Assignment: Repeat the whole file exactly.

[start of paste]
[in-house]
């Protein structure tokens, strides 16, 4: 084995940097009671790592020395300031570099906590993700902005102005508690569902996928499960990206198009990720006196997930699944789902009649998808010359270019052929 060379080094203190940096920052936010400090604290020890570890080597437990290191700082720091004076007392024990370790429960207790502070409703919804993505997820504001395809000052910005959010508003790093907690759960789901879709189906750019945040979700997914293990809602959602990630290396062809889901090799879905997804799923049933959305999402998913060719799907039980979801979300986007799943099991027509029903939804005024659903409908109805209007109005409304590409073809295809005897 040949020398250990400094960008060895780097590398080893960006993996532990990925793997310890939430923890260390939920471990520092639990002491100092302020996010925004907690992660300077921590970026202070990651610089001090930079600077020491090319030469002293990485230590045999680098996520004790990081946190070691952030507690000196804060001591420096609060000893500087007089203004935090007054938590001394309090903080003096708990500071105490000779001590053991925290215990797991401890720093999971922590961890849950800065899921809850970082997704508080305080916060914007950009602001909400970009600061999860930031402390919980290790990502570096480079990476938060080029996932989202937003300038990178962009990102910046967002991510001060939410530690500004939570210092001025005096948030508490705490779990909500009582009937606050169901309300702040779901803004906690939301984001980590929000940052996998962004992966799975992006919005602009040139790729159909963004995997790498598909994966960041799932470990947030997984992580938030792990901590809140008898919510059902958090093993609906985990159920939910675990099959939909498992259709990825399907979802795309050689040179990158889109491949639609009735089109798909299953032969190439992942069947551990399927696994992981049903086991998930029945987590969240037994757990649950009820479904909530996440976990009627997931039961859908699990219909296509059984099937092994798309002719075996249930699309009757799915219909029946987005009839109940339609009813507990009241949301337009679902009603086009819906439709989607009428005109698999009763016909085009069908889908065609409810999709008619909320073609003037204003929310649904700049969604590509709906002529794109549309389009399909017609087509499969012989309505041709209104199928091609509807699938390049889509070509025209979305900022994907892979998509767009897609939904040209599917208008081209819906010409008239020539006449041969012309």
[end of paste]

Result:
[in-house]
């Protein structure tokens, strides 16, 4: 084995940097009671790592020395300031570099906590993700902005102005508690569902996928499960990206198009990720006196997930699944789902009649998808010359270019052929 060379080094203190940096920052936010400090604290020890570890080597437990290191700082720091004076007392024990370790429960207790502070409703919804993505997820504001395809000052910005959010508003790093907690759960789901879709189906750019945040979700997914293990809602959602990630290396062809889901090799879905997804799923049933959305999402998913060719799907039980979801979300986007799943099991027509029903939804005024659903409908109805209007109005409304590409073809295809005897 040949020398250990400094960008060895780097590398080893960006993996532990990925793997310890939430923890260390939920471990520092639990002491100092302020996010925004907690992660300077921590970026202070990651610089001090930079600077020491090319030469002293990485230590045999680098996520004790990081946190070691952030507690000196804060001591420096609060000893500087007089203004935090007054938590001394309090903080003096708990500071105490000779001590053991925290215990797991401890720093999971922590961890849950800065899921809850970082997704508080305080916060914007950009602001909400970009600061999860930031402390919980290790990502570096480079990476938060080029996932989202937003300038990178962009990102910046967002991510001060939410530690500004939570210092001025005096948030508490705490779990909500009582009937606050169901309300702040779901803004906690939301984001980590929000940052996998962004992966799975992006919005602009040139790729159909963004995997790498598909994966960041799932470990947030997984992580938030792990901590809140008898919510059902958090093993609906985990159920939910675990099959939909498992259709990825399907979802795309050689040179990158889109491949639609009735089109798909299953032969190439992942069947551990399927696994992981049903086991998930029945987590969240037994757990649950009820479904909530996440976990009627997931039961859908699990219909296509059984099937092994798309002719075996249930699309009757799915219909029946987005009839109940339609009813507990009241949301337009679902009603086009819906439709989607009428005109698999009763016909085009069908889908065609409810999709008619909320073609003037204003929310649904700049969604590509709906002529794109549309389009399909017609087509499969012989309505041709209104199928091609509807699938390049889509070509025209979305900022994907892979998509767009897609939904040209599917208008081209819906010409008239020539006449041969012309």